the systems and methods of the present invention…provide more efficient and reduced cost of delivery for the content, as well as optionally providing live streaming for video and/or audio content as well as data, files, analytics, and combinations thereof. The content recipients have a peerness established and/or defined by the common content they are receiving from the CDN server; the systems and methods automatically identify peer nodes receiving common content and create dynamic network communication connection for the peer nodes to transmit that common content to each other, rather than the content being directed from the CDN server directly to each recipient node.2

The ‘452 patent specification also details benefits of increased reliability, more redundancy, and more efficient delivery of content over the prior art, and touts features of a content delivery server which include identifying "the peer nodes for at least one piece of content", using the identified peer nodes "for the distribution within that dynamic network", and adding new peer nodes are added for common content with other peer nodes."3 Use of the peer nodes in this way "provide for redirected content delivery among peer nodes (or users), thereby by-passing any established or static content delivery network (CDN); advantageously, this saves time, improves redundancy, and also reduces or eliminates costs for content delivery over the CDN for the peer nodes."4 The specification describes other features of the content delivery server which include identifying "those peer nodes that are in close network proximity to each other" and using the identified peer nodes "to distribute content to each other to create more efficient content delivery."5

The district court reviewed the subject matter eligibility of the clams under the Supreme Court's two-step framework established in Alice Corp. v. CLS Bank Int'l, 573 U.S. 208, 217 (2014). Under step one of the analysis, the district court found the claims directed to "the abstract idea of the preparation and transmission of content to peers through a computer network."6 At step two, the district court held that the ‘452 patent merely implemented ‘the abstract idea of preparing and transmitting data over a computer network with generic computer components using conventional technology.'"7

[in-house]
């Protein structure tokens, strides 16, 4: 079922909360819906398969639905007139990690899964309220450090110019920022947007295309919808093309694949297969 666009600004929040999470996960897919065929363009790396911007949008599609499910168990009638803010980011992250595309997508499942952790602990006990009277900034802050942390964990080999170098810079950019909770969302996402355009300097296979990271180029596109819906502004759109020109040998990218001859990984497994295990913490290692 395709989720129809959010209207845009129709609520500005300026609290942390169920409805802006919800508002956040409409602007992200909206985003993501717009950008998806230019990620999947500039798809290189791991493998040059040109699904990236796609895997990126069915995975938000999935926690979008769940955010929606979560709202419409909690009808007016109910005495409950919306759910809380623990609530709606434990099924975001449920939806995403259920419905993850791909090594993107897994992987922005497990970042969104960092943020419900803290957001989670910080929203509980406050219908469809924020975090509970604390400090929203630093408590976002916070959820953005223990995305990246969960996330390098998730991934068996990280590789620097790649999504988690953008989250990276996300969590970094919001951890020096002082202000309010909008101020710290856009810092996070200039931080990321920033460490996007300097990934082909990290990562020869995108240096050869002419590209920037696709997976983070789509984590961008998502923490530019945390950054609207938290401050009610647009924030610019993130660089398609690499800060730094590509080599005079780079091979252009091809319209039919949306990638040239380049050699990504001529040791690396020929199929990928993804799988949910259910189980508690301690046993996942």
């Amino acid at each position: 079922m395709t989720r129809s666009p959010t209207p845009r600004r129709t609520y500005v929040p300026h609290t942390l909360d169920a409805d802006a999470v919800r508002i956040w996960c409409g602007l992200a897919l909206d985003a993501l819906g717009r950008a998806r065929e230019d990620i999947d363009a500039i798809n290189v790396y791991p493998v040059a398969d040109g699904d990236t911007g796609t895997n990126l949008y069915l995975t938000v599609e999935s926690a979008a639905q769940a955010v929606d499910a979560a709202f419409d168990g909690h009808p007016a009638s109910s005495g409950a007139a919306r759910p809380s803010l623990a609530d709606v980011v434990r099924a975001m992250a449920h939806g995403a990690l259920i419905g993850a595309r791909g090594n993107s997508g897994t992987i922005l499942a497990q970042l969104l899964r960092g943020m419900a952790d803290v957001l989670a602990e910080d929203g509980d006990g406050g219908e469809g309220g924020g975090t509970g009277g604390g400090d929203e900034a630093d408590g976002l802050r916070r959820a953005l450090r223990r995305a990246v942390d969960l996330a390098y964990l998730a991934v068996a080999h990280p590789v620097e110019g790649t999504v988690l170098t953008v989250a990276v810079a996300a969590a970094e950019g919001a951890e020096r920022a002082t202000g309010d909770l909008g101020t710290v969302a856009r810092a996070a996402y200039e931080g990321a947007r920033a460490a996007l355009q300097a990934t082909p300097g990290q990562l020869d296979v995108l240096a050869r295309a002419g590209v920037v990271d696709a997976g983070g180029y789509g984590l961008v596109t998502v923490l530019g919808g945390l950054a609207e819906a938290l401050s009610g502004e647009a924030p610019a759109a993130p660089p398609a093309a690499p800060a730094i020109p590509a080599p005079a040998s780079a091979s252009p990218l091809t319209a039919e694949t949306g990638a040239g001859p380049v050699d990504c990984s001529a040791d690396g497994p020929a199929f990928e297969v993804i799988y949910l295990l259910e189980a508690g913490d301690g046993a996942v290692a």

The Federal Circuit found that the district court's grant of a motion to dismiss on the grounds that the claims are patent ineligible under Section 101 was improper because the ‘452 patent specification and the amended complaint plausibly allege that the claims include inventive concepts sufficient to preclude dismissal of the complaint. The court relied heavily on the specification's discussion concerning the benefits of the novel techniques and the advantages provided over prior art systems and methods. Specifically, the court held that the district court should have denied the motion to dismiss because Cooperative's allegations regarding the claims in combination with the '452 patent's written description creates a plausible factual issue regarding the inventiveness of the dynamic P2P configuration of claim 1."8 In its analysis, the Federal Circuit found that claim 1 recites a specific network structure, the written description explains how it is arranged, and the written description and amended complaint explain the alleged benefits of sharing content using a P2P network outside the control of a CDN using peer nodes."9 The court concluded that claim 1 was not directed to an abstract idea, but rather recites "a specific technical solution that is an inventive concept", is "not an ‘abstract idea implemented on a generic computer,'" and "is alleged to improve the performance of the content delivery network with reductions in costs and improvements in several aspects of system performance."10 In addition, the allegations regarding use of the trace routes were found consistent with statements made by applicant in the prosecution history and the patent's specification.11 The Federal Circuit found that the allegations regarding the use of trace routes in the amended complaint and the discussion in the specification support the segmentation features being a specific technique for improving the functioning of a computer rather than well-understood, routine, or conventional operations which are indicative of an abstract idea.12